Are Alternative Therapies Helpful If You Have Cancer?

The short answer from an oncologist

A pair of hands displaying homeopathic capsules in one hand and broccoli in the other

Q: What should I know about alternative therapies for cancer treatment? Are they helpful?

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A: Cancer therapies have evolved in recent years — and the number of options can seem overwhelming if you’ve been newly diagnosed.

When faced with a cancer diagnosis, the first thing to do is have an honest and open conversation with an oncologist.

You need to address: “What is the goal of therapy? Are we trying to cure your cancer? Are we trying to improve symptoms related to your cancer? Are we trying to make you live longer? What are our goals?” It really sets the tone for what the therapies will look like moving forward.

Many people are curious to learn more about alternative therapies (like enzyme and oxygen therapy, diet, vitamins and minerals) for cancer treatment. In fact, a recent survey indicates that nearly 4 in 10 Americans believe that cancers can be cured using alternative therapies alone.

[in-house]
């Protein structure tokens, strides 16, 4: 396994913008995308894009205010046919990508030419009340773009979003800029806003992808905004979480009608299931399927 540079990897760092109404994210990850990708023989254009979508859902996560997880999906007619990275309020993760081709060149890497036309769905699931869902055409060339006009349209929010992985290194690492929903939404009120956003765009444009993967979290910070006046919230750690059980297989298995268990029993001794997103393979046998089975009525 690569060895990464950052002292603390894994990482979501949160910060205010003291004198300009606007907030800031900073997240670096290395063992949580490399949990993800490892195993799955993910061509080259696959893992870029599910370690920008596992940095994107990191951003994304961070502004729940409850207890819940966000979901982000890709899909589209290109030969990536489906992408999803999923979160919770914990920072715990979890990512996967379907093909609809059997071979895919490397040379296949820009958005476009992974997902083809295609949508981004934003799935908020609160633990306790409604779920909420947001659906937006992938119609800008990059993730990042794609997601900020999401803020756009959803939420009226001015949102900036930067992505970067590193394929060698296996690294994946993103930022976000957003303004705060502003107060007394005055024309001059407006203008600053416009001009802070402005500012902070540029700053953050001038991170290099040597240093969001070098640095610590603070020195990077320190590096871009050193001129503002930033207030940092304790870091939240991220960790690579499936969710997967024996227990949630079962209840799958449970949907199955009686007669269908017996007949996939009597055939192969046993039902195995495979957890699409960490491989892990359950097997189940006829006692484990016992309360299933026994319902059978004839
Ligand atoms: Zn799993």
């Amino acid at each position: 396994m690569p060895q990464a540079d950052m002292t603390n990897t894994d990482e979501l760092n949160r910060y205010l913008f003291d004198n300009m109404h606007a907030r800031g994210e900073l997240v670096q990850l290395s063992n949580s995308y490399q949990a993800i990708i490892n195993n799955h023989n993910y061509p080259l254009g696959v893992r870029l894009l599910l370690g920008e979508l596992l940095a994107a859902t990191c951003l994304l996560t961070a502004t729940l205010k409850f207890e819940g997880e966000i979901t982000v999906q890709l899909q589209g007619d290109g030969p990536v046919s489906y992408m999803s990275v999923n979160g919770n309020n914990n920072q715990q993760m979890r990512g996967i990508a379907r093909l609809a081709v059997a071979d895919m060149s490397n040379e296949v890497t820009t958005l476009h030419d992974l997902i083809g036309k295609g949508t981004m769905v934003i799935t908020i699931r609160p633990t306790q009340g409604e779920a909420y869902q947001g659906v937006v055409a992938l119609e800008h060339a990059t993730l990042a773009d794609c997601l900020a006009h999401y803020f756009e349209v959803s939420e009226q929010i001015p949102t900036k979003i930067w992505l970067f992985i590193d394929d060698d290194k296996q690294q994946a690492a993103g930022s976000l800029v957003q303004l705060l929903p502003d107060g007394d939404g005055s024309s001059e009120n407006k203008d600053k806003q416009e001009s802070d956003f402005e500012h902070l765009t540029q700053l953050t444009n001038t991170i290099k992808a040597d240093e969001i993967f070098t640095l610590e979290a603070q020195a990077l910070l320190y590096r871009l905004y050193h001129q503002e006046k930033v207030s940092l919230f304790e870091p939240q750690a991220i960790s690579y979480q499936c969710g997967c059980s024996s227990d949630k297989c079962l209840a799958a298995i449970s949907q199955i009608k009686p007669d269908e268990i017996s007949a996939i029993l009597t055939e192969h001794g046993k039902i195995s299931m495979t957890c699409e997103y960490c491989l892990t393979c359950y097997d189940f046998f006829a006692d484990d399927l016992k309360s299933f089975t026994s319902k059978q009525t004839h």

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But these alternatives are generally used in addition to traditional therapies (like surgery, chemotherapy and radiation), not in place of them.

There’s currently no research that shows any alternative therapies can work on their own to treat or cure cancer. But some can be helpful for managing symptoms.

It’s important to discuss alternative therapies with your doctor before trying them. Why? They could cause an interaction with some cancer medications, making treatments less effective. Or some alternative therapies may also increase toxicity.

You should strive for good, open communication with your care team from the very beginning — from the oncologist to you to your caregivers.

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The goal is always to give you the most effective therapy available. Still, you need to be comfortable with your treatment plan. Getting a second opinion is often a good idea.

That may mean going to a cancer treatment program, weighing your options and ultimately going with the one you’re the most comfortable with.

— Oncologist Dale Shepard, MD, PhD

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